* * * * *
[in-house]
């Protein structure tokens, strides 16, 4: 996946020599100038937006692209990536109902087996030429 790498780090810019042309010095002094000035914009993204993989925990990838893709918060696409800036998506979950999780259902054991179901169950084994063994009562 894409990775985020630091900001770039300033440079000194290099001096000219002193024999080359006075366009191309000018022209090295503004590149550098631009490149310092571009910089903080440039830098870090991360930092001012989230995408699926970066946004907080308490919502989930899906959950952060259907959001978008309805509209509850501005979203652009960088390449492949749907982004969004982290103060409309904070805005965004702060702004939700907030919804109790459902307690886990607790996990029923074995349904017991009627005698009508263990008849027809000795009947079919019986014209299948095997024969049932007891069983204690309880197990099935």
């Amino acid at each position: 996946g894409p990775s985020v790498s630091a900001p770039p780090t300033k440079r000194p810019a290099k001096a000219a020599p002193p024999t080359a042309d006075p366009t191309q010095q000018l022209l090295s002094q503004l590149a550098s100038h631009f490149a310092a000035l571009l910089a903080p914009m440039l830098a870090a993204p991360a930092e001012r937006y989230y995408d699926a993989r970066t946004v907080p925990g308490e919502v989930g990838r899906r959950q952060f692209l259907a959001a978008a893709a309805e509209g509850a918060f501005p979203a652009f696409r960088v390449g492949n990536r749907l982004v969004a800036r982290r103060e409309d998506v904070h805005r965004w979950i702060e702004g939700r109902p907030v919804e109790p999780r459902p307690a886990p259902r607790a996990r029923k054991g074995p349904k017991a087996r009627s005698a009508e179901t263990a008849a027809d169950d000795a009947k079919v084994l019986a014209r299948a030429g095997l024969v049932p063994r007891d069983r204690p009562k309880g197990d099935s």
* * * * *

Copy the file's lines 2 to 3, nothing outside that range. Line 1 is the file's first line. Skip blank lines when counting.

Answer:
């Protein structure tokens, strides 16, 4: 996946020599100038937006692209990536109902087996030429 790498780090810019042309010095002094000035914009993204993989925990990838893709918060696409800036998506979950999780259902054991179901169950084994063994009562 894409990775985020630091900001770039300033440079000194290099001096000219002193024999080359006075366009191309000018022209090295503004590149550098631009490149310092571009910089903080440039830098870090991360930092001012989230995408699926970066946004907080308490919502989930899906959950952060259907959001978008309805509209509850501005979203652009960088390449492949749907982004969004982290103060409309904070805005965004702060702004939700907030919804109790459902307690886990607790996990029923074995349904017991009627005698009508263990008849027809000795009947079919019986014209299948095997024969049932007891069983204690309880197990099935």
């Amino acid at each position: 996946g894409p990775s985020v790498s630091a900001p770039p780090t300033k440079r000194p810019a290099k001096a000219a020599p002193p024999t080359a042309d006075p366009t191309q010095q000018l022209l090295s002094q503004l590149a550098s100038h631009f490149a310092a000035l571009l910089a903080p914009m440039l830098a870090a993204p991360a930092e001012r937006y989230y995408d699926a993989r970066t946004v907080p925990g308490e919502v989930g990838r899906r959950q952060f692209l259907a959001a978008a893709a309805e509209g509850a918060f501005p979203a652009f696409r960088v390449g492949n990536r749907l982004v969004a800036r982290r103060e409309d998506v904070h805005r965004w979950i702060e702004g939700r109902p907030v919804e109790p999780r459902p307690a886990p259902r607790a996990r029923k054991g074995p349904k017991a087996r009627s005698a009508e179901t263990a008849a027809d169950d000795a009947k079919v084994l019986a014209r299948a030429g095997l024969v049932p063994r007891d069983r204690p009562k309880g197990d099935s």